To some extend, Lori's parents illustrate the different worldview of the 1970s, regarding mental illness. As manifest in the perspective of Lori's father, there was still a tendency to blame parents for 'creating' schizophrenia in their children: Lori's father blamed himself. And as is notable in the perspective of Lori's mother, the role of heredity in schizophrenia was not fully understood. Today, a family with a genetic legacy of schizophrenia might be more apt to be watchful of the possibility of an adolescent such as Lori developing symptoms.
Yet other facets of Lori's treatment indicate that some aspects of the mental health experience of schizophrenics have not altered. Drug treatment is often 'hit or miss' in terms of how it remedies the sufferer's condition. The drugs that control the disease are often emotionally flattening and cause severe weight gain and motor spasms that 'mark' the individual as 'different' just as much as the illness itself. At the end of the Quiet Room, Lori portrays herself as saved by a drug, not a psychiatrist: the clozapine's lack of severe side effects, in contrast to other drugs, set her free and allow her to eventually return to a normal life.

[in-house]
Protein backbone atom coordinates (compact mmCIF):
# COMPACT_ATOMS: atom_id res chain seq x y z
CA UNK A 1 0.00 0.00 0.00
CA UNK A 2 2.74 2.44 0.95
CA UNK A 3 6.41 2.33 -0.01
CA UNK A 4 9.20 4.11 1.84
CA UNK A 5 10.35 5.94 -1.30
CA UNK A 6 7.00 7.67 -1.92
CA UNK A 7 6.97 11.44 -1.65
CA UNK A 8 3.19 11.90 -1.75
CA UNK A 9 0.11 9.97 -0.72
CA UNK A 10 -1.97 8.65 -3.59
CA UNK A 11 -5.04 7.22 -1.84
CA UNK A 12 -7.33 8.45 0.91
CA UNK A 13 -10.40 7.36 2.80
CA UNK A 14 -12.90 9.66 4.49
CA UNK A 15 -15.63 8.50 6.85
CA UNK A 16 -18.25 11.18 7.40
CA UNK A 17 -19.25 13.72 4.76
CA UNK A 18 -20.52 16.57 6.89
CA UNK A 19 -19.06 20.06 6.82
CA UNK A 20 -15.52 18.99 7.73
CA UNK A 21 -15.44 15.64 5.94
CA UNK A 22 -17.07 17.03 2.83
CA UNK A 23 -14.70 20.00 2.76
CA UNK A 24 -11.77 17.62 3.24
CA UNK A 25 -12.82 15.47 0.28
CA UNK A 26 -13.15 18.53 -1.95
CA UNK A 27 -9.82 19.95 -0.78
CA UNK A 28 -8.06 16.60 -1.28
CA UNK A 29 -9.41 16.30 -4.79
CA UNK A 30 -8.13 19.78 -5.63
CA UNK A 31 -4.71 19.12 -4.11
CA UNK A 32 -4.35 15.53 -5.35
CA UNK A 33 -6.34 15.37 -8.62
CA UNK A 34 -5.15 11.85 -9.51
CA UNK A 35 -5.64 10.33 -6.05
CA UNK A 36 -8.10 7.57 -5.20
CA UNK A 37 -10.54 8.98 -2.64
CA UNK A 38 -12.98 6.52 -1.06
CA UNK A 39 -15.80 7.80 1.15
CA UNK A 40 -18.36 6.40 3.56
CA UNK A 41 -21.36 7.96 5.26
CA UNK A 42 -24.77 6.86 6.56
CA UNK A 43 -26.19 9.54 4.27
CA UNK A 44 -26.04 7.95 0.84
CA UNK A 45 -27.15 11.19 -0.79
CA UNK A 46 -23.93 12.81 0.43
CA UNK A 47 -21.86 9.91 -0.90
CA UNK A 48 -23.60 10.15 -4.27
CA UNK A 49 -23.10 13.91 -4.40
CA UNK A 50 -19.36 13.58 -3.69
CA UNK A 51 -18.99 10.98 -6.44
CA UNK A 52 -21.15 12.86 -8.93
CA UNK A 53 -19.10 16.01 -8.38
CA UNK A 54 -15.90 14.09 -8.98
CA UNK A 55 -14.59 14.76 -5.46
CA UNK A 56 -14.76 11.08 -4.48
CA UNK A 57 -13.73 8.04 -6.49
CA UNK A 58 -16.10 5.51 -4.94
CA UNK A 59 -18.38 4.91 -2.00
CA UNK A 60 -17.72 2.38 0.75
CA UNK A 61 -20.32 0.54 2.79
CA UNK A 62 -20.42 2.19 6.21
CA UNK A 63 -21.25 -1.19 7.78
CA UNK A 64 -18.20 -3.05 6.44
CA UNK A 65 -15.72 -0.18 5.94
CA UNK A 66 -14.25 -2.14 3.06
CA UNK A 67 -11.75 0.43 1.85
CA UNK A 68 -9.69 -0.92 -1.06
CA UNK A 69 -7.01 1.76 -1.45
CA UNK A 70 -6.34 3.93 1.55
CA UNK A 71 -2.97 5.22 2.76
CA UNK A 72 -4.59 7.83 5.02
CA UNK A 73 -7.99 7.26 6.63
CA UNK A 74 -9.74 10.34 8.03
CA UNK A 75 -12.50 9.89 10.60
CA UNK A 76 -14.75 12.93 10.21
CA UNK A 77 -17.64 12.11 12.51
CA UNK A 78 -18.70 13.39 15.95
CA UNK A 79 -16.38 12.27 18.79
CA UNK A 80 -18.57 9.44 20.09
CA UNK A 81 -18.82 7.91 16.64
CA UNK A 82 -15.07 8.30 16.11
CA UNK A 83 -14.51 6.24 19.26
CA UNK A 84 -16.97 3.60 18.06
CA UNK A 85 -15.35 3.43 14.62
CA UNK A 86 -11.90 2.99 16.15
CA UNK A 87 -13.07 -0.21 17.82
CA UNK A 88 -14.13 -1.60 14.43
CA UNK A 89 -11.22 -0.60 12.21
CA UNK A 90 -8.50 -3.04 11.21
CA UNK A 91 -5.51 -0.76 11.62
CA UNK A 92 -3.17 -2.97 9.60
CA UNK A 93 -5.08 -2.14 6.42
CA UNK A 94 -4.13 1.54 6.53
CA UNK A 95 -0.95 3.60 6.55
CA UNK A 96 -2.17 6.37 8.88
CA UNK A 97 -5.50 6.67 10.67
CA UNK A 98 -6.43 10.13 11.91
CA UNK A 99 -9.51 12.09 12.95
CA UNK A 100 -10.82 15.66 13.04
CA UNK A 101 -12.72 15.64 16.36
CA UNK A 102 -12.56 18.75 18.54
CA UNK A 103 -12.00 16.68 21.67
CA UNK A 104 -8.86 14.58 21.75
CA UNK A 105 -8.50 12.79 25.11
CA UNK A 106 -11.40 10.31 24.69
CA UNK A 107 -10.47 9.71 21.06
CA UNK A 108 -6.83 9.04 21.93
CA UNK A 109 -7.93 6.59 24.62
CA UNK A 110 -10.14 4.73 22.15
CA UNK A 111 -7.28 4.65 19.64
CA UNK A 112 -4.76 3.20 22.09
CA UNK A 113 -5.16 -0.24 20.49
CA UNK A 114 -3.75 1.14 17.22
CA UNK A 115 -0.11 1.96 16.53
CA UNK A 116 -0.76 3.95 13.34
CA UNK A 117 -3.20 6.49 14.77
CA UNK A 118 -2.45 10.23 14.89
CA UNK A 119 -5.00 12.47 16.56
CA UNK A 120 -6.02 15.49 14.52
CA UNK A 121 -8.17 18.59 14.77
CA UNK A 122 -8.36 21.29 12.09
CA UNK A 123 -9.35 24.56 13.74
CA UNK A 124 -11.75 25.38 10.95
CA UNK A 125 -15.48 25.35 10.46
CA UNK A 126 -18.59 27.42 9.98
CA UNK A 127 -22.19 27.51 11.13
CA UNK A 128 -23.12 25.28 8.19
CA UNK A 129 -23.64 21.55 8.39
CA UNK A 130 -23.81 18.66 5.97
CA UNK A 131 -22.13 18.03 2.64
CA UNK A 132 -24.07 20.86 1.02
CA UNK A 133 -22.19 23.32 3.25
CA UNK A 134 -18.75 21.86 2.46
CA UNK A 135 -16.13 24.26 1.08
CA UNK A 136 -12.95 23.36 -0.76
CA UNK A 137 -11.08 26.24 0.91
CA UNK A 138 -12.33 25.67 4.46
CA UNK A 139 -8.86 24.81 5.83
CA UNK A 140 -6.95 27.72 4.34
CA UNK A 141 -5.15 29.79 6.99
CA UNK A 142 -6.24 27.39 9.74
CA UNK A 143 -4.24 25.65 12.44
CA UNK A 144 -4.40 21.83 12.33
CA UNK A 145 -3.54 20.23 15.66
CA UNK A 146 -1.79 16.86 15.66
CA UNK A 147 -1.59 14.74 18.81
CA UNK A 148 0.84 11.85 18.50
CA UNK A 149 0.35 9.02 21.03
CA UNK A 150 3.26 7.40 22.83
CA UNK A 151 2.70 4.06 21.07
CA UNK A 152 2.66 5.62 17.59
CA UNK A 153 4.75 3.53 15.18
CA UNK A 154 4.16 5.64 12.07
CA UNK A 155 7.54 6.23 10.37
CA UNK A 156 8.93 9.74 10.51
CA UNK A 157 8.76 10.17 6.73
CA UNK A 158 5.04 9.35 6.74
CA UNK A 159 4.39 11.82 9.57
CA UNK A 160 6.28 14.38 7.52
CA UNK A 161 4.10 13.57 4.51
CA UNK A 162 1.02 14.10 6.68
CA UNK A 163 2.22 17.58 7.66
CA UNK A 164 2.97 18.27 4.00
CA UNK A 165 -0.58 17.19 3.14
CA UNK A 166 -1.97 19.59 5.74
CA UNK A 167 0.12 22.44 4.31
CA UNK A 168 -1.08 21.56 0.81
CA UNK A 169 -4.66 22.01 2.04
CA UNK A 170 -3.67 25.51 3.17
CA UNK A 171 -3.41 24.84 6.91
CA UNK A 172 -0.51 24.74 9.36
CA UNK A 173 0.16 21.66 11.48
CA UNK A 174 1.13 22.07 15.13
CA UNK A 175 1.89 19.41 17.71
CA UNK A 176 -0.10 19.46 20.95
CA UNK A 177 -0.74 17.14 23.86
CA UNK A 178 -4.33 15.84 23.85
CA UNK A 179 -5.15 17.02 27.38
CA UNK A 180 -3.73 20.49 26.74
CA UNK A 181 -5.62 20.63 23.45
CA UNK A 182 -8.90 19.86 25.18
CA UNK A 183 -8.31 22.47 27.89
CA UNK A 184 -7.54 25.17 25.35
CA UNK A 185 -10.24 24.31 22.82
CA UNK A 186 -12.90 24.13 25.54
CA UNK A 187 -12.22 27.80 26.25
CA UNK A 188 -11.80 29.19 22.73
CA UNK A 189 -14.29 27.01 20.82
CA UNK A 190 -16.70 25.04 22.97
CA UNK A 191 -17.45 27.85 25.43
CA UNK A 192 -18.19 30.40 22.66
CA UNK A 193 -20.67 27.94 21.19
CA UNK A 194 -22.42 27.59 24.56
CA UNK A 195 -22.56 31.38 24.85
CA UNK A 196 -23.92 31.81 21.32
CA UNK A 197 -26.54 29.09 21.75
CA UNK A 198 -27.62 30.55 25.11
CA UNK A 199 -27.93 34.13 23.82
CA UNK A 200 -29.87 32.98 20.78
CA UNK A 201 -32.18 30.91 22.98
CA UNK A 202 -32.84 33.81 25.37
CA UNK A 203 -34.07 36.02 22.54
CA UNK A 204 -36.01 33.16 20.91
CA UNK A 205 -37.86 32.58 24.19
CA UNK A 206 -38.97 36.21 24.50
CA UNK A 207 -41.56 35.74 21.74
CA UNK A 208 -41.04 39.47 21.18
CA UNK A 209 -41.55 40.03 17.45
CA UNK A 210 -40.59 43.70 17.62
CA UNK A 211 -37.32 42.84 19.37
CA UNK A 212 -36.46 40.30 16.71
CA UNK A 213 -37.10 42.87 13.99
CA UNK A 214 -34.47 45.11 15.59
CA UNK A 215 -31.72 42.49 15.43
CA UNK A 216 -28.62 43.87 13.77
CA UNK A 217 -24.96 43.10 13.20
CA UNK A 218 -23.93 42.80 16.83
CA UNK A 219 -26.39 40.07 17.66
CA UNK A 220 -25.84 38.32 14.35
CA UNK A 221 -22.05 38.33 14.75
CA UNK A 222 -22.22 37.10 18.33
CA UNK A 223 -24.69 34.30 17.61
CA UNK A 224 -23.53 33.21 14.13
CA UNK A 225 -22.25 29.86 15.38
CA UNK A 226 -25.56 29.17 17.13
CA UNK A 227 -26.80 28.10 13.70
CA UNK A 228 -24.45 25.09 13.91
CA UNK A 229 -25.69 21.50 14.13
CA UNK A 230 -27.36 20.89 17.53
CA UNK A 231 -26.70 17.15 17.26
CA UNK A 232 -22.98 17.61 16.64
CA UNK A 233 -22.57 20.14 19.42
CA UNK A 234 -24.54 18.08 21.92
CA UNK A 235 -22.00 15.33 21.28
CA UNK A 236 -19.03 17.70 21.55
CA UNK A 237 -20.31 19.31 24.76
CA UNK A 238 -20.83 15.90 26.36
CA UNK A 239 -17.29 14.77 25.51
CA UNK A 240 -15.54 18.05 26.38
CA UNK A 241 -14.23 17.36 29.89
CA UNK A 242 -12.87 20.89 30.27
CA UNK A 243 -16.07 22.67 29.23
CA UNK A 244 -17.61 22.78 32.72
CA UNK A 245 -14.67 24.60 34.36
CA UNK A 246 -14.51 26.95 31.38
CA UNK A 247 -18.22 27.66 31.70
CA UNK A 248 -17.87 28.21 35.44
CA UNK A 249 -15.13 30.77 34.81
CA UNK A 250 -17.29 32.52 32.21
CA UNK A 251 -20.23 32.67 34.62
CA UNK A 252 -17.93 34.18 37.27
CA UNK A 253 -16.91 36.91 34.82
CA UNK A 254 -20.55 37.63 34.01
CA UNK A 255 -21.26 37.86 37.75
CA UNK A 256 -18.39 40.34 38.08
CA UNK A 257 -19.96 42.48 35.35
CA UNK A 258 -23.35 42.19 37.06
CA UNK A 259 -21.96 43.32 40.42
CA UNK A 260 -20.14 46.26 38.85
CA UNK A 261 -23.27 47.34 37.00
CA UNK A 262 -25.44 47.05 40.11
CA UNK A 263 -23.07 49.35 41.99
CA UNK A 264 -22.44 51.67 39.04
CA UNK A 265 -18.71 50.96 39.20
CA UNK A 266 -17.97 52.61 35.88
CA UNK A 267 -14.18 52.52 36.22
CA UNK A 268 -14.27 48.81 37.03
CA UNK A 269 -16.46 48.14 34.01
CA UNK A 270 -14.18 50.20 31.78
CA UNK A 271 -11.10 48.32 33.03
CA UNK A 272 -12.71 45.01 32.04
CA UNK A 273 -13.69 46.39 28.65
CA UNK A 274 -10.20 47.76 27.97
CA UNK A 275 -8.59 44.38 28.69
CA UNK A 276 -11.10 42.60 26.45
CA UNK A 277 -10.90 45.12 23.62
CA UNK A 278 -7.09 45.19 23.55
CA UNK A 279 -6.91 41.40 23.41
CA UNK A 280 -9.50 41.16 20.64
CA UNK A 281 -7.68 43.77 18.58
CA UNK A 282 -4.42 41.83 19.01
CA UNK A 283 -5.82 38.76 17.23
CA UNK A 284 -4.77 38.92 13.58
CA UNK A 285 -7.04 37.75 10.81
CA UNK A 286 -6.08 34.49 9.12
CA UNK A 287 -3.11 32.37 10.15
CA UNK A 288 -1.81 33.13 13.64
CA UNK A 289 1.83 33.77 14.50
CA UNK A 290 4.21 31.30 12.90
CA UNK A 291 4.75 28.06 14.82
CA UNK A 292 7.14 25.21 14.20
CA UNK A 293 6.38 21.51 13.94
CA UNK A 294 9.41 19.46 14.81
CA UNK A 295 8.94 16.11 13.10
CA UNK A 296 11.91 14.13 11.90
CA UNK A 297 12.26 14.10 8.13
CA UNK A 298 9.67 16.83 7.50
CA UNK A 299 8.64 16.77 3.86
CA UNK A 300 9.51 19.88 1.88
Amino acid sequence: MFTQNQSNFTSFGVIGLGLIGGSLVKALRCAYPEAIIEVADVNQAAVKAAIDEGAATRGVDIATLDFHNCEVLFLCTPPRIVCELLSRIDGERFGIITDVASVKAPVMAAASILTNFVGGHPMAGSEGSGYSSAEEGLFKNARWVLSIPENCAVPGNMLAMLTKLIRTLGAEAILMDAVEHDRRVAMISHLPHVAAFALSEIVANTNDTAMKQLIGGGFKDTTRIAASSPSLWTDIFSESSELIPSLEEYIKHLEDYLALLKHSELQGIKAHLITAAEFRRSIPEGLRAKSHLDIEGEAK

The Quiet Room is very unsentimental about madness. Lori's insanity takes her outside of her desired life trajectory: during the fullest flowering of her illness, she is unable to relate to others or to concentrate. Her attempts to return to school are a failure because of her clouded mind. She turns to cocaine as a source of self-medication. Her brothers, who used to admire her, fear they will become like her. However, the 'happy ending' of finding the right drug may itself seem too neat, to 'pat' to many readers, given that managing schizophrenia with medication remains a highly imperfect science -- and art -- and few drugs 'work' for a patient throughout the duration of his or her lifespan.
Schiller, Lori & Amanda Bennett. (1996).The Quiet Room. Grand…
Sources Used in Document:
Schiller, Lori & Amanda Bennett. (1996).The Quiet Room. Grand Central Publishing.